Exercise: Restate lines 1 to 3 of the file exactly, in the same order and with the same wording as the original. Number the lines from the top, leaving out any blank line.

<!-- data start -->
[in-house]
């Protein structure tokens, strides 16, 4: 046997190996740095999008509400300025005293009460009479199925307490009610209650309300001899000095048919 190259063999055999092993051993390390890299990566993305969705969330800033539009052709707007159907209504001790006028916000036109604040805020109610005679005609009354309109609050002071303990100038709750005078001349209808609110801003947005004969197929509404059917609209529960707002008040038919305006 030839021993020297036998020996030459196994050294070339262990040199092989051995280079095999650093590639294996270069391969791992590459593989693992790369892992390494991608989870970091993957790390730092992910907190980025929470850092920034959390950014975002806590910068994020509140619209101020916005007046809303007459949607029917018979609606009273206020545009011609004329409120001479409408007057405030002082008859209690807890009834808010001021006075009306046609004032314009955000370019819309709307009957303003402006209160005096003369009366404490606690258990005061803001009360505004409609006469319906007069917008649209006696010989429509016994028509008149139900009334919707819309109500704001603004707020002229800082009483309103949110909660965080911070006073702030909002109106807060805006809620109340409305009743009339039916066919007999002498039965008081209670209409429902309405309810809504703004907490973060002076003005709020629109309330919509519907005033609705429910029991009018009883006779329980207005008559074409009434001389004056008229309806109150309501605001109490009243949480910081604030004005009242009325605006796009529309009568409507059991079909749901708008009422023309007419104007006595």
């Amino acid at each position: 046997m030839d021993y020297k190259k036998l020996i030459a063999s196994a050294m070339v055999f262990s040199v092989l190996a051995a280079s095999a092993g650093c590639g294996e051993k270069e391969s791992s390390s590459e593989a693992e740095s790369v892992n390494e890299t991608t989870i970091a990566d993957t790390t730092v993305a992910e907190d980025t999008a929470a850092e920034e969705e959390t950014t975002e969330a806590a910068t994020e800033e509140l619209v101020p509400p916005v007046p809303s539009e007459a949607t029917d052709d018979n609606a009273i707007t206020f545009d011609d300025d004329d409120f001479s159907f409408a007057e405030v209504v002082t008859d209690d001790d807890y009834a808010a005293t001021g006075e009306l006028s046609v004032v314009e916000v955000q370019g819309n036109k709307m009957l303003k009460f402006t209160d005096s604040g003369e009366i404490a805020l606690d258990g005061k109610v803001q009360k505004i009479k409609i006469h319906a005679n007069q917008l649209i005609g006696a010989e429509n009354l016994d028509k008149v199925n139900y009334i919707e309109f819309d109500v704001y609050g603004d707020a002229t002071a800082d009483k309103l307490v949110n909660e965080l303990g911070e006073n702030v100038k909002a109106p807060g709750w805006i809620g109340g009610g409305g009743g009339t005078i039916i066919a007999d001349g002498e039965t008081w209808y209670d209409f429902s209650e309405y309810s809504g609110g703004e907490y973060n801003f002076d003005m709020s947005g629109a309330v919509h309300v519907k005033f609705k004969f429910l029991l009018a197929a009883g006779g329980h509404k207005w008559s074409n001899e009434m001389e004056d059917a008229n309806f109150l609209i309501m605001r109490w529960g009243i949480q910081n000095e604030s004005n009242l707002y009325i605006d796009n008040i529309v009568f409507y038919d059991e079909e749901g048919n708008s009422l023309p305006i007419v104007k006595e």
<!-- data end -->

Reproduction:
[in-house]
């Protein structure tokens, strides 16, 4: 046997190996740095999008509400300025005293009460009479199925307490009610209650309300001899000095048919 190259063999055999092993051993390390890299990566993305969705969330800033539009052709707007159907209504001790006028916000036109604040805020109610005679005609009354309109609050002071303990100038709750005078001349209808609110801003947005004969197929509404059917609209529960707002008040038919305006 030839021993020297036998020996030459196994050294070339262990040199092989051995280079095999650093590639294996270069391969791992590459593989693992790369892992390494991608989870970091993957790390730092992910907190980025929470850092920034959390950014975002806590910068994020509140619209101020916005007046809303007459949607029917018979609606009273206020545009011609004329409120001479409408007057405030002082008859209690807890009834808010001021006075009306046609004032314009955000370019819309709307009957303003402006209160005096003369009366404490606690258990005061803001009360505004409609006469319906007069917008649209006696010989429509016994028509008149139900009334919707819309109500704001603004707020002229800082009483309103949110909660965080911070006073702030909002109106807060805006809620109340409305009743009339039916066919007999002498039965008081209670209409429902309405309810809504703004907490973060002076003005709020629109309330919509519907005033609705429910029991009018009883006779329980207005008559074409009434001389004056008229309806109150309501605001109490009243949480910081604030004005009242009325605006796009529309009568409507059991079909749901708008009422023309007419104007006595």
């Amino acid at each position: 046997m030839d021993y020297k190259k036998l020996i030459a063999s196994a050294m070339v055999f262990s040199v092989l190996a051995a280079s095999a092993g650093c590639g294996e051993k270069e391969s791992s390390s590459e593989a693992e740095s790369v892992n390494e890299t991608t989870i970091a990566d993957t790390t730092v993305a992910e907190d980025t999008a929470a850092e920034e969705e959390t950014t975002e969330a806590a910068t994020e800033e509140l619209v101020p509400p916005v007046p809303s539009e007459a949607t029917d052709d018979n609606a009273i707007t206020f545009d011609d300025d004329d409120f001479s159907f409408a007057e405030v209504v002082t008859d209690d001790d807890y009834a808010a005293t001021g006075e009306l006028s046609v004032v314009e916000v955000q370019g819309n036109k709307m009957l303003k009460f402006t209160d005096s604040g003369e009366i404490a805020l606690d258990g005061k109610v803001q009360k505004i009479k409609i006469h319906a005679n007069q917008l649209i005609g006696a010989e429509n009354l016994d028509k008149v199925n139900y009334i919707e309109f819309d109500v704001y609050g603004d707020a002229t002071a800082d009483k309103l307490v949110n909660e965080l303990g911070e006073n702030v100038k909002a109106p807060g709750w805006i809620g109340g009610g409305g009743g009339t005078i039916i066919a007999d001349g002498e039965t008081w209808y209670d209409f429902s209650e309405y309810s809504g609110g703004e907490y973060n801003f002076d003005m709020s947005g629109a309330v919509h309300v519907k005033f609705k004969f429910l029991l009018a197929a009883g006779g329980h509404k207005w008559s074409n001899e009434m001389e004056d059917a008229n309806f109150l609209i309501m605001r109490w529960g009243i949480q910081n000095e604030s004005n009242l707002y009325i605006d796009n008040i529309v009568f409507y038919d059991e079909e749901g048919n708008s009422l023309p305006i007419v104007k006595e």